Nuestras Raices is is a grass-roots organization that promotes economic, human and community development in Holyoke, Massachusetts through projects relating to food, agriculture, and the environment. They lost 95% of their produce, their farmer incubator site, and youth garden. They host 13 migrant and refugee farmers that cultivate specialty crops from the Caribbean and many of their plants used for seed saving were destroyed as well.

They are trying to fundraise $100,000 to help the farmers recoup their losses and rebuild the farm.

You can make a tax deductible donation to:

Nuestras Raices attn: Farm Relief
329 Main St
Holyoke MA 01040

Also, Partner Earth Education Center is a sweet sanctuary land where my dear friend and teacher Pam Montgomery lives and hosts workshops. The gardens were flooded with silt and boulders and there is much work to do to recover this beautiful land. You can learn more and make a donation

Four, check out the book, Urban Homesteading!
For one, it's got information on fermenting, rabbit raising, beekeeping, goat farming, cheesemaking, rain water catchment, and permaculture in the city. and more!
For two, it's by two stellar human beings, Rachel Kaplan and K. Ruby Blume, who I love.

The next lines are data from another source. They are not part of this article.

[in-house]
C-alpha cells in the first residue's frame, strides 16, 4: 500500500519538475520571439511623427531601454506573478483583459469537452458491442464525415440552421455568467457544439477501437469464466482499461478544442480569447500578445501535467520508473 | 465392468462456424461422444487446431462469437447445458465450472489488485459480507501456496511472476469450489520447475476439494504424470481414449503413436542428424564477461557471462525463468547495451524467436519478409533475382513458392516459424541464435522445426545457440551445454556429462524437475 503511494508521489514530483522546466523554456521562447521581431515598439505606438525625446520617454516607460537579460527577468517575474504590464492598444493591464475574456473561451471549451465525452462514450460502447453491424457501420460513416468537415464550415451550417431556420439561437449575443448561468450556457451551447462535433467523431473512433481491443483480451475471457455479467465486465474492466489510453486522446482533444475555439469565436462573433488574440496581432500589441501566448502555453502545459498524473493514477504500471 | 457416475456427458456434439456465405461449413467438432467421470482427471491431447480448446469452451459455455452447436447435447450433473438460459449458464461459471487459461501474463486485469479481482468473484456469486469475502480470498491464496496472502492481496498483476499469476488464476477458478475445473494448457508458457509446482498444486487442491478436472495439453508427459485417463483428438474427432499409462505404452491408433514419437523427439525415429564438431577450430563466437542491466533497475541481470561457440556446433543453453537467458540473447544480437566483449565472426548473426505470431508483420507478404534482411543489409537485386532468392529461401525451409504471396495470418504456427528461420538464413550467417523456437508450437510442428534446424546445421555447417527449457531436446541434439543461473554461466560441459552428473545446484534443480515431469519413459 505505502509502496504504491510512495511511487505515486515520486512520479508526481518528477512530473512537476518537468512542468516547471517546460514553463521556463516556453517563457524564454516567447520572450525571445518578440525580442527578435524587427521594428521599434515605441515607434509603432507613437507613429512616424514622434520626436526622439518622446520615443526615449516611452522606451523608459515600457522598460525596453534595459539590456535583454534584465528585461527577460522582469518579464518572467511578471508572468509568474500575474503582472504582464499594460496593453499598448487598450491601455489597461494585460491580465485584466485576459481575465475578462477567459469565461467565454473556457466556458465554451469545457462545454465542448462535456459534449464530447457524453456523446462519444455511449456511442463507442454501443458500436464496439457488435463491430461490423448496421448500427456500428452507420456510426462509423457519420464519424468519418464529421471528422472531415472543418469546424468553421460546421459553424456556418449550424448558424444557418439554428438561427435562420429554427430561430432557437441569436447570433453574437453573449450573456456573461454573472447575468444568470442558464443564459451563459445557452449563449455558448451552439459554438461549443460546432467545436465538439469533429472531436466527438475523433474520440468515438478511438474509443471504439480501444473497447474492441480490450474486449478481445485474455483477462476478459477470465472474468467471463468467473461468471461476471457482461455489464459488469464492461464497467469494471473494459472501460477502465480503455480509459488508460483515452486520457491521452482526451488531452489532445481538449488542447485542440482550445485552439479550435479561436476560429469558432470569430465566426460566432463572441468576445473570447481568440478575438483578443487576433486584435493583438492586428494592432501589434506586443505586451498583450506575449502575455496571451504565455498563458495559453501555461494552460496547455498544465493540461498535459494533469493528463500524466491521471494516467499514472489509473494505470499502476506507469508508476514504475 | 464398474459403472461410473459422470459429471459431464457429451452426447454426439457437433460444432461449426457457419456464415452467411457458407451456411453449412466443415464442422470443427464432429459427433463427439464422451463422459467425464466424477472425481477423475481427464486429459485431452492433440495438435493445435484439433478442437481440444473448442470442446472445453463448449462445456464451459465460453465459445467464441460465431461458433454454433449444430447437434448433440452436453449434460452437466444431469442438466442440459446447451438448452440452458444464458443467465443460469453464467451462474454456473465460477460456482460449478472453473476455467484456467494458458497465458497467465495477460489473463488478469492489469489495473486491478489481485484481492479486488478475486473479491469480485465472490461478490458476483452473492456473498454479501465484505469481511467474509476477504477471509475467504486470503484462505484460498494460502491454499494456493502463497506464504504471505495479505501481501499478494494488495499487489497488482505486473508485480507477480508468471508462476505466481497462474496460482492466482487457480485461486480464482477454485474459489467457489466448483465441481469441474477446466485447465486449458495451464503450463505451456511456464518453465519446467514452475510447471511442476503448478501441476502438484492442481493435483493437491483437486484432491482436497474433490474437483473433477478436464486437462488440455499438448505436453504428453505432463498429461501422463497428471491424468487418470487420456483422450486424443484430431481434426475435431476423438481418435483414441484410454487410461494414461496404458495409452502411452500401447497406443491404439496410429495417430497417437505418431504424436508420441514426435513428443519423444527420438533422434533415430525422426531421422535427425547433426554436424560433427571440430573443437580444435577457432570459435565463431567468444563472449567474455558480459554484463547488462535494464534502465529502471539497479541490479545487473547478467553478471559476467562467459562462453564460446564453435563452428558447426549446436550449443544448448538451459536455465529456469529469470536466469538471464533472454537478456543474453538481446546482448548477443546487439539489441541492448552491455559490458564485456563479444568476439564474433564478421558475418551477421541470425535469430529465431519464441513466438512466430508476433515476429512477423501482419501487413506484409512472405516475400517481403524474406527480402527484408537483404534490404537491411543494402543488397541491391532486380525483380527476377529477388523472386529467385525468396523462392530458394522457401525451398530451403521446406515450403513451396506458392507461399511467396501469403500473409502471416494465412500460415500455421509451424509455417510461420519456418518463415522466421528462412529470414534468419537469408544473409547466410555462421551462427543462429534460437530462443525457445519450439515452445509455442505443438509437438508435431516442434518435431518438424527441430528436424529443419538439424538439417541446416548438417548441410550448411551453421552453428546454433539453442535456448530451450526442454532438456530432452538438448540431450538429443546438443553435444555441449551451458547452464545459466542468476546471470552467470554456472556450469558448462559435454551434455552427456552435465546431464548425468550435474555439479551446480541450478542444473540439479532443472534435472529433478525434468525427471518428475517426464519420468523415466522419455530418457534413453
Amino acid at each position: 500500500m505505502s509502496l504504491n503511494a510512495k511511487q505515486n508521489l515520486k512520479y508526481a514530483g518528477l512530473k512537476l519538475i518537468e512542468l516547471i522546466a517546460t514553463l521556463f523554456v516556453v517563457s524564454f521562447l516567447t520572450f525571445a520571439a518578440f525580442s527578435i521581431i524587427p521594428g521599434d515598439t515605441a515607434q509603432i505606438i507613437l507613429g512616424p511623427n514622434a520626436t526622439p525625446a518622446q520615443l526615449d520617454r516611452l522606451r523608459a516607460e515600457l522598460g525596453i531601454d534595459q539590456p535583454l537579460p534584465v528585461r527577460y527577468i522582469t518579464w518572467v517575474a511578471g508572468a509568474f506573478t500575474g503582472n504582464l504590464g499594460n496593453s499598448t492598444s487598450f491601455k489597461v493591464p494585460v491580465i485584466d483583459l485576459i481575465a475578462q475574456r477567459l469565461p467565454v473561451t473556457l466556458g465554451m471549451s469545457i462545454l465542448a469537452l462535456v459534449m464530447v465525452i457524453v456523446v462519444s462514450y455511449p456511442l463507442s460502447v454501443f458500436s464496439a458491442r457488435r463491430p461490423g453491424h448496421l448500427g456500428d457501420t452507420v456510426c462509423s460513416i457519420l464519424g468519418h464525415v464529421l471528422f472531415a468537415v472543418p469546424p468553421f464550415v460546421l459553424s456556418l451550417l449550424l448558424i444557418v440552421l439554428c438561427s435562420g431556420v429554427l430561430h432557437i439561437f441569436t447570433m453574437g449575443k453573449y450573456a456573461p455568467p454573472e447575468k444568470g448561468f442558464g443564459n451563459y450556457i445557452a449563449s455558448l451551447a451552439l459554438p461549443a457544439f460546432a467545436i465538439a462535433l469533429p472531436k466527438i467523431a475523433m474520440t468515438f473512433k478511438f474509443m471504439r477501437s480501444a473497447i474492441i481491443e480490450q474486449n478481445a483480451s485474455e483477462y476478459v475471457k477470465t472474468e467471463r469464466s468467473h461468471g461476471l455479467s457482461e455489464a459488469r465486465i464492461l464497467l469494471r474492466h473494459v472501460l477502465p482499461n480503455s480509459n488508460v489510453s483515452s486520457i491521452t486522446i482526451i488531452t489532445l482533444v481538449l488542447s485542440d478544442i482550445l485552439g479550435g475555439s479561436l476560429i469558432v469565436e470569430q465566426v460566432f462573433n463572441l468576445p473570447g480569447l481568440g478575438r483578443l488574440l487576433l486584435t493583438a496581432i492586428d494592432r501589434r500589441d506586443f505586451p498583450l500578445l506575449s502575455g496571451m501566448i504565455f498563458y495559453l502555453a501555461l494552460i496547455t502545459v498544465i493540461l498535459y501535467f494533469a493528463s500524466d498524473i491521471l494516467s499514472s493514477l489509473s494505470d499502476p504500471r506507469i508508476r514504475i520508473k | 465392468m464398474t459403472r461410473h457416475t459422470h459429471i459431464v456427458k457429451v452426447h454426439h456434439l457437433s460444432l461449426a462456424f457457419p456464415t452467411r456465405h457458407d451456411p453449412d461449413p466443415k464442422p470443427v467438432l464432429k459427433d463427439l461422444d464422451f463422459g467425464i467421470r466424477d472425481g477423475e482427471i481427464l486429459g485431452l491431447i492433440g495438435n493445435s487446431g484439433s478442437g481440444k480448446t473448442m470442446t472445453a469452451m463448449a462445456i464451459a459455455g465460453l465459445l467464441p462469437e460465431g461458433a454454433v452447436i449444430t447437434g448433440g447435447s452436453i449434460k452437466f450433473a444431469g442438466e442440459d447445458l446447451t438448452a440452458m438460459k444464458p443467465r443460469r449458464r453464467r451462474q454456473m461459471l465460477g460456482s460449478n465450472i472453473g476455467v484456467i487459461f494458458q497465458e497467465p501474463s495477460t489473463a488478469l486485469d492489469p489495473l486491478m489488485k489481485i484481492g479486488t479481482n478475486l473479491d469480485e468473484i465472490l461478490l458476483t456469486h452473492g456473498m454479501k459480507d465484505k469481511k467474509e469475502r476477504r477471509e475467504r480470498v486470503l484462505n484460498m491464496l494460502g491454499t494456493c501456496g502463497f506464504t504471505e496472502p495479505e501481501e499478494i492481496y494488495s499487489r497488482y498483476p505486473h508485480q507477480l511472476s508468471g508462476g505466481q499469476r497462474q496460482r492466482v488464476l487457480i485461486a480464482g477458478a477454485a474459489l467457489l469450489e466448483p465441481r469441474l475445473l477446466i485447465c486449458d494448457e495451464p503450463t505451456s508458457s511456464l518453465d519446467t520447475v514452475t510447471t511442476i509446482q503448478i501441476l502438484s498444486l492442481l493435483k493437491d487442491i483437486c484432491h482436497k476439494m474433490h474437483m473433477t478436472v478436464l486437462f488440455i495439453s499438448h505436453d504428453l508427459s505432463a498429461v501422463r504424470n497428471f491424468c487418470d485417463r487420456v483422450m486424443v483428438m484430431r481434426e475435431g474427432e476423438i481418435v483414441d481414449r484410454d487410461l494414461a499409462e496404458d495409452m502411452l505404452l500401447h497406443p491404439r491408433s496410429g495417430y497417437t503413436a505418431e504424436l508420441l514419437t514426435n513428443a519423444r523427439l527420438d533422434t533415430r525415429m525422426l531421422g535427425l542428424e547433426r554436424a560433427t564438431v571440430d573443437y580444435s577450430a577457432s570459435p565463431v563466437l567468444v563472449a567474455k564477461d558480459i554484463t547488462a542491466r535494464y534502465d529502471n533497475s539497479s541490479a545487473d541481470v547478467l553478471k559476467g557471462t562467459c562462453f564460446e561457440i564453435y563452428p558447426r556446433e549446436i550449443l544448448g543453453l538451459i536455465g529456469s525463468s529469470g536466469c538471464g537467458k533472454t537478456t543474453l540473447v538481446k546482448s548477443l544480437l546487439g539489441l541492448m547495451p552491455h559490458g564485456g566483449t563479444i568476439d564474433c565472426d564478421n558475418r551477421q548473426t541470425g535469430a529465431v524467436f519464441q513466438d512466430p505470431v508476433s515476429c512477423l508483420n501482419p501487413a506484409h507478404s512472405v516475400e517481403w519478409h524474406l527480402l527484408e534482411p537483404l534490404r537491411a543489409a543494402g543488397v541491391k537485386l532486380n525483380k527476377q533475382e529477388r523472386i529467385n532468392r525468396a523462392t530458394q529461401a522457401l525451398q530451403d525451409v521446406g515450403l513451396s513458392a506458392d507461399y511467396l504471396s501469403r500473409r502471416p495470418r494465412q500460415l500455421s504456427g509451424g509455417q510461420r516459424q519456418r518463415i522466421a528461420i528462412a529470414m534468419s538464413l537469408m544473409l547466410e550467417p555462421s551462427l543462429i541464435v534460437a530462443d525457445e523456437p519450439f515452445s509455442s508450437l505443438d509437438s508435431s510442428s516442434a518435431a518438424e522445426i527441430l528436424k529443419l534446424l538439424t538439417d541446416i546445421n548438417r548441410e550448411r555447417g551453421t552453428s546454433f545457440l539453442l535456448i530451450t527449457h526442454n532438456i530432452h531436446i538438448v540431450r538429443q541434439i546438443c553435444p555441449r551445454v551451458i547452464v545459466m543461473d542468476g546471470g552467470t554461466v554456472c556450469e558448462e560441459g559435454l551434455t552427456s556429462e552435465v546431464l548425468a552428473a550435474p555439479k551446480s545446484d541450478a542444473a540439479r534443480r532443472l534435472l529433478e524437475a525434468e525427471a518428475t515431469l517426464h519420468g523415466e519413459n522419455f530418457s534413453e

For three, there are pictures of baby rabbits in it.
For four, I have a little bitty essay in it about community healing as homesteading! This book is an excellent resource, SO well written, and fabulous for both beginners to seasoned dirty city farmers, so please go to your local bookshop and buy it or ask them to order it, or ask your library to carry at least one copy of it.

with lots of love,

Wednesday, June 15, 2011

are you there full moon eclipse? it's me, Dori

Hi everybody!

Today is the full moon in sagittarius with a total eclipse this afternoon, in case you were wondering why you feel so weird.

My plan is to lay in the sun until I'm hot, then jump into the gorge, then lay in the sun until I get really, really hot and repeat this cycle until I'm hungry and have to eat something delicious and sip on the young lilac mead Luke made last week. What??? I know. It honestly tastes like the nectar of the goddess. I know, cause I've sipped on that too.

I am also going to think on what intentions I made on the last full moon eclipse on winter solstice and see how it's going, like two full moon parentheses six months apart. Someone sent me an email that said something like, "do not try to resist this moon, it will only make it worse." Okay, Yoda, I'm just going to lay down and let that moon realign me like only a full moon eclipse can.